What White is getting at with "Once More to the Lake," too, is that long after you forget about the day at the park and the white water rafting trip goes fuzzy in your mind, you'll be able to recount in perfect detail the time you were backpacking and Cathy broke her ankle and had to be airlifted off the side of the mountain (yes, that happened on a trip with my dad, too). Science backs this up: In interviews, researchers have found that people tend to have a "preponderance of unpleasant memories," even if they "rated their childhoods as having been relatively pleasant and happy," The New York Times reports.
I think that's key — that despite all the "unpleasant memories," I was happy. Now the events have crystallized to become a sort of secret language for those of us who were there, the way war buddies might share a private understanding.
Dad, after all, never let the threat of a trip escalating into level three fun hold me or my brother back from an experience. It was on those semi-disastrous sailing trips that I also discovered my love of the ocean, and learned that ships speak in a language of halyards chattering against masts and gargled slaps of water against the bow. It was in the midst of a bout of level three fun that, in the suffocating black of an ocean night, I saw a seal swim, illuminated by green bioluminescence, below the inky waves, as magical and unreal as a children's book illustration.
Then, a few years ago, my dad and I decided to finish the last leg of the Wonderland Trail, a nearly 100-mile backpacking trip around Mount Rainier that we'd knocked off in sporadic thirds over as many years. That season, our group had only been able to secure permits for late September, and the weather on the mountain had already started to turn.
The penultimate day of our trip involved a long drop back into a valley and, having not trained much prior to the hike, I was plagued by increasingly painful shin splints on the descent. By the time the trail bottomed out, I was fully in tears, every step an excruciating, white-hot flash of pain. To make matters worse, it had started to snow, and then to sleet.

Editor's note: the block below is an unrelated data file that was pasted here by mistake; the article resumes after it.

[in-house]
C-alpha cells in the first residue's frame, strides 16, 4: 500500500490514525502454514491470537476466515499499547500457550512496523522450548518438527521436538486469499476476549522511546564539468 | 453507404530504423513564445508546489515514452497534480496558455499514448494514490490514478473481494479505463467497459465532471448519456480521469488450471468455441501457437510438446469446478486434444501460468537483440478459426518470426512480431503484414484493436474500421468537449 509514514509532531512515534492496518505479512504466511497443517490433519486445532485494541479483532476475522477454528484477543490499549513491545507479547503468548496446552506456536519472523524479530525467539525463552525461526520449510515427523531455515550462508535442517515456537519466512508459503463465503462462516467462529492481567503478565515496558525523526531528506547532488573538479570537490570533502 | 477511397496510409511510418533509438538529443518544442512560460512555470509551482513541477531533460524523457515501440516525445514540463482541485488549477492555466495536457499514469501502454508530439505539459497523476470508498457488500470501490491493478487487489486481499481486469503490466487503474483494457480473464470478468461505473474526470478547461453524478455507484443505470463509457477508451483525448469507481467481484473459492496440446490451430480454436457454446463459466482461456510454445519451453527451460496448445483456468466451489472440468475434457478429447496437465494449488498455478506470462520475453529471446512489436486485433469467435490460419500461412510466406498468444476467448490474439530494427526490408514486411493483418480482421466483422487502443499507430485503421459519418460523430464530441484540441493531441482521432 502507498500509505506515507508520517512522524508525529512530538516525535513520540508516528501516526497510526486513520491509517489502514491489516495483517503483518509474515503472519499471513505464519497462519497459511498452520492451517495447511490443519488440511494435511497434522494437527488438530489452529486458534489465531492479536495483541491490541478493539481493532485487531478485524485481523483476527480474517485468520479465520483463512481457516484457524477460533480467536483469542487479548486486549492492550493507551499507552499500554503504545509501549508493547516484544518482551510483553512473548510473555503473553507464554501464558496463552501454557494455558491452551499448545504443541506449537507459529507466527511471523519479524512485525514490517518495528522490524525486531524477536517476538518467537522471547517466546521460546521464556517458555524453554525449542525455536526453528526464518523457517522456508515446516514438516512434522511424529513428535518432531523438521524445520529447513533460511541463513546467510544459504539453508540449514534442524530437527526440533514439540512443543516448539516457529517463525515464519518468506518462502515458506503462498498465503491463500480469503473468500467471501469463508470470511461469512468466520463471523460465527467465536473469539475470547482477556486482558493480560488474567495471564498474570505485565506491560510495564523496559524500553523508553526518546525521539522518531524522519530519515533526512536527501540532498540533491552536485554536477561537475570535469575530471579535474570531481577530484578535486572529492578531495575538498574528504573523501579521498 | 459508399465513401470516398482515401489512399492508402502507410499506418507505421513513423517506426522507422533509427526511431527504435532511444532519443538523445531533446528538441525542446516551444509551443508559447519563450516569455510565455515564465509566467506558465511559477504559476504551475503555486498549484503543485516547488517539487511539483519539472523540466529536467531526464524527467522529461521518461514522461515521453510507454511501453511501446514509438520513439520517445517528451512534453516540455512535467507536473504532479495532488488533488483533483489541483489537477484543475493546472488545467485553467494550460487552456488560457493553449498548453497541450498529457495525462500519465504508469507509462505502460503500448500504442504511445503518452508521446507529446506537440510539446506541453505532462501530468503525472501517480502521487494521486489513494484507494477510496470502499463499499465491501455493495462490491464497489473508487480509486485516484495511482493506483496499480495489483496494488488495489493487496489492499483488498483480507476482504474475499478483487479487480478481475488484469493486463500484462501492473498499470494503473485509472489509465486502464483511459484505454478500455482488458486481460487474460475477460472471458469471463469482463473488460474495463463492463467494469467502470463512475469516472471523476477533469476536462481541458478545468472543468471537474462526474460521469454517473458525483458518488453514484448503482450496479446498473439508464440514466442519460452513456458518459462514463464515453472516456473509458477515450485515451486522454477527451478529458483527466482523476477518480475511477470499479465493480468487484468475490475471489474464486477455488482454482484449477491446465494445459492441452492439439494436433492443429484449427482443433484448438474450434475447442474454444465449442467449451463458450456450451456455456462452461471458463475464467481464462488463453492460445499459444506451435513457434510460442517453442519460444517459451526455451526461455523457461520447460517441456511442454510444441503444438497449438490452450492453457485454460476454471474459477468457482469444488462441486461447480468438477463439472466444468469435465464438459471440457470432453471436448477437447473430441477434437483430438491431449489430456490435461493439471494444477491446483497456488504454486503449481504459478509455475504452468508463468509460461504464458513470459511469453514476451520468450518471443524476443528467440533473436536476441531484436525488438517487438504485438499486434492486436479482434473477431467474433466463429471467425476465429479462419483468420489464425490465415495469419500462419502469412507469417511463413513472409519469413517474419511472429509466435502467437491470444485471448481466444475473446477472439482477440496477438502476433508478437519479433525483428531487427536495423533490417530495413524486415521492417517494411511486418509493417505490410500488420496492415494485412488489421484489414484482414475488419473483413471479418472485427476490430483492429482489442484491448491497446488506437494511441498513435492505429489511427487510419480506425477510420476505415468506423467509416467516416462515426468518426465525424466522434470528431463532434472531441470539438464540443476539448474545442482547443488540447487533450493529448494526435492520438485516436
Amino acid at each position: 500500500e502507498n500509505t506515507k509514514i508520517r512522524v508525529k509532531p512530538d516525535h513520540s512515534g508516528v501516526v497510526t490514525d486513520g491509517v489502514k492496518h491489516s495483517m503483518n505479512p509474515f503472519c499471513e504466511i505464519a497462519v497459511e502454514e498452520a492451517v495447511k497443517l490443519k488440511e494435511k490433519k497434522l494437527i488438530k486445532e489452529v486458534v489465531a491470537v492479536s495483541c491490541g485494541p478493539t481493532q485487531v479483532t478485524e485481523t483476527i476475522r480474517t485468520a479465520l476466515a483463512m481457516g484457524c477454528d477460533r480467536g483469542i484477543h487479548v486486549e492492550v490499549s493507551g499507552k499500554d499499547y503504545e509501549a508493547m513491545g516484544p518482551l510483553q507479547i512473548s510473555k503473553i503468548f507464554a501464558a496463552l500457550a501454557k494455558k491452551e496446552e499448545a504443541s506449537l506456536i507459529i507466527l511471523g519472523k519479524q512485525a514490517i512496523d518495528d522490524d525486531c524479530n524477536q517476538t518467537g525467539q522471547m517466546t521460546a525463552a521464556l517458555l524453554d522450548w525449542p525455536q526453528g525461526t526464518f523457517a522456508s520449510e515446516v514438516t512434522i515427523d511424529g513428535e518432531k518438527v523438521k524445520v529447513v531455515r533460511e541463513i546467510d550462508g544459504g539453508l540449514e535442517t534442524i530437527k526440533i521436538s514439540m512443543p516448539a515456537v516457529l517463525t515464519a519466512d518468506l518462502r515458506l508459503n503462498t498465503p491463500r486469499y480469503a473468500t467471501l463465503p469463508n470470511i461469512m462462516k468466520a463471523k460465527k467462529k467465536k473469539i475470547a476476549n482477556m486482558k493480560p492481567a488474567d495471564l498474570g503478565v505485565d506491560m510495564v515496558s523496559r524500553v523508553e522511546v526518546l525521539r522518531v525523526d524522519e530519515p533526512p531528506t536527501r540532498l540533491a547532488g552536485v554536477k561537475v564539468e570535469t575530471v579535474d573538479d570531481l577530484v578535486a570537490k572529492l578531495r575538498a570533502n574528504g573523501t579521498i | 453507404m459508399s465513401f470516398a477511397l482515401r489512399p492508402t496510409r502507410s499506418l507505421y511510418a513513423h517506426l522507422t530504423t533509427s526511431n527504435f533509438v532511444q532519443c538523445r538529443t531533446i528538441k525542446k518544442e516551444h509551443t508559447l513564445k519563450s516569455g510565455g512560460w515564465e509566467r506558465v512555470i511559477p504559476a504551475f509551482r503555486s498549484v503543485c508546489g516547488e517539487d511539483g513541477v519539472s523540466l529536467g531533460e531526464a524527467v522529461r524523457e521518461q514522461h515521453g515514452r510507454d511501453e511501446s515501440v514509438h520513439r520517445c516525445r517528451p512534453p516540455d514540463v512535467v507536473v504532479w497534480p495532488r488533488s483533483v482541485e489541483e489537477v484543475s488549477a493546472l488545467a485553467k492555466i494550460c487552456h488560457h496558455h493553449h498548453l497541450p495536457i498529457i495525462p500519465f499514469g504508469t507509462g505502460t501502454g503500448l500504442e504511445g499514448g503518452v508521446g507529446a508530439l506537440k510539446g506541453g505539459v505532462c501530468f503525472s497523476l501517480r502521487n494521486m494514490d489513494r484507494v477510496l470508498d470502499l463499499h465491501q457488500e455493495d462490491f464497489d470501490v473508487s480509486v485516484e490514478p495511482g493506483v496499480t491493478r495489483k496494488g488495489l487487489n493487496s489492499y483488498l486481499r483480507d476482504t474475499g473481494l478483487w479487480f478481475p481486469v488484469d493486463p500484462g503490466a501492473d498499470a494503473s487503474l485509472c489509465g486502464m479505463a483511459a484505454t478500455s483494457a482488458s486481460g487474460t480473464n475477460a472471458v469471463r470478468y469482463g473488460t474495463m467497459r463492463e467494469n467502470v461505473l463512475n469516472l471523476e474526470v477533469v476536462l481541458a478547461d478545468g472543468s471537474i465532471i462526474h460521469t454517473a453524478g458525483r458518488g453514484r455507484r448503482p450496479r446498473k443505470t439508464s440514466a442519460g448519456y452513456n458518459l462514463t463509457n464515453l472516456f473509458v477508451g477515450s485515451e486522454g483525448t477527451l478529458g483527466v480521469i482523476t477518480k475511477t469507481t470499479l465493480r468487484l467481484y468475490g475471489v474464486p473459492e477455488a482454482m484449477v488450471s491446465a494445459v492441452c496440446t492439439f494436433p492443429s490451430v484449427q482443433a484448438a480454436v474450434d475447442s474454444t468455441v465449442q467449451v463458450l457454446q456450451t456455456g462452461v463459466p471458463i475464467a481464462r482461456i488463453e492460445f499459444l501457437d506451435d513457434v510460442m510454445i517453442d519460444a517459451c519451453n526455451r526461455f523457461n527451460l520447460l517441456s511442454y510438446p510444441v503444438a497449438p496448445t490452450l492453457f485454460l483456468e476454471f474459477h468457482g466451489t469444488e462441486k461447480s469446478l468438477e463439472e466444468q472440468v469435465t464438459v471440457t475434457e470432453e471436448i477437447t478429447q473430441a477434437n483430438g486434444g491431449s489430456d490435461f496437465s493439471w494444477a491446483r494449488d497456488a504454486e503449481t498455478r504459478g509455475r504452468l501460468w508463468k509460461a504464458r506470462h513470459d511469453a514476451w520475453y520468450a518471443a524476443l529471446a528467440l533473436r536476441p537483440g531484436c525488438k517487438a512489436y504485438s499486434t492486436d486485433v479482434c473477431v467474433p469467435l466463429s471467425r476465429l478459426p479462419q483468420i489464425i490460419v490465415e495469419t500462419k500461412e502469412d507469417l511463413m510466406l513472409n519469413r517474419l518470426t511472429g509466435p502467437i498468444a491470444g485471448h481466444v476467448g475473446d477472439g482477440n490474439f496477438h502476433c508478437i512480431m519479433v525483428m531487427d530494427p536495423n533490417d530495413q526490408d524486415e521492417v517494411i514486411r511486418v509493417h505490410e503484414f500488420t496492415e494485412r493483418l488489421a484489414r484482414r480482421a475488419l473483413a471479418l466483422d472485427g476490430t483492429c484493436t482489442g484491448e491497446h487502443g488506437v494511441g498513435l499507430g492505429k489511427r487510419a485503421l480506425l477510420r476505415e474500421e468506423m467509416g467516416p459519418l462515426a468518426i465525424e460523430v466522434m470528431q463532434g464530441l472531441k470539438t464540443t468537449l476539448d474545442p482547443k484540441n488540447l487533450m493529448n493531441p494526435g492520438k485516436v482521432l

When our lean-to for the night finally became visible through the fog, my dad took my pack and carried it with his own for the last quarter mile. As I limped along, I mentally cycled through blaming myself for not putting in the work to avert an injury and lashing out at my dad for yet another one of his dumb vacation ideas. Why couldn't we go on cruises like a normal family? What's so wrong with a day at the park?
To anyone who wasn't there, it might sound like we'd made a grand misjudgment. My fingers were so cold I could barely bend them; we still had a painful number of tasks, from collecting water to preparing food, before we could rest; I wouldn't be able to do more than hobble for the next week.
But because I was there, I also know what it looks like when the brush on the hills turns ocher and maroon in an early alpine autumn. I know how the first snow in the high mountains makes everything appear as if you're seeing it through a dusty pane of glass. I know how low snow clouds slough off a glacier to blanket a meadow, muffling the nearby rivers and streams.
And I know, when I ask my dad about that trip, he will remember these things too.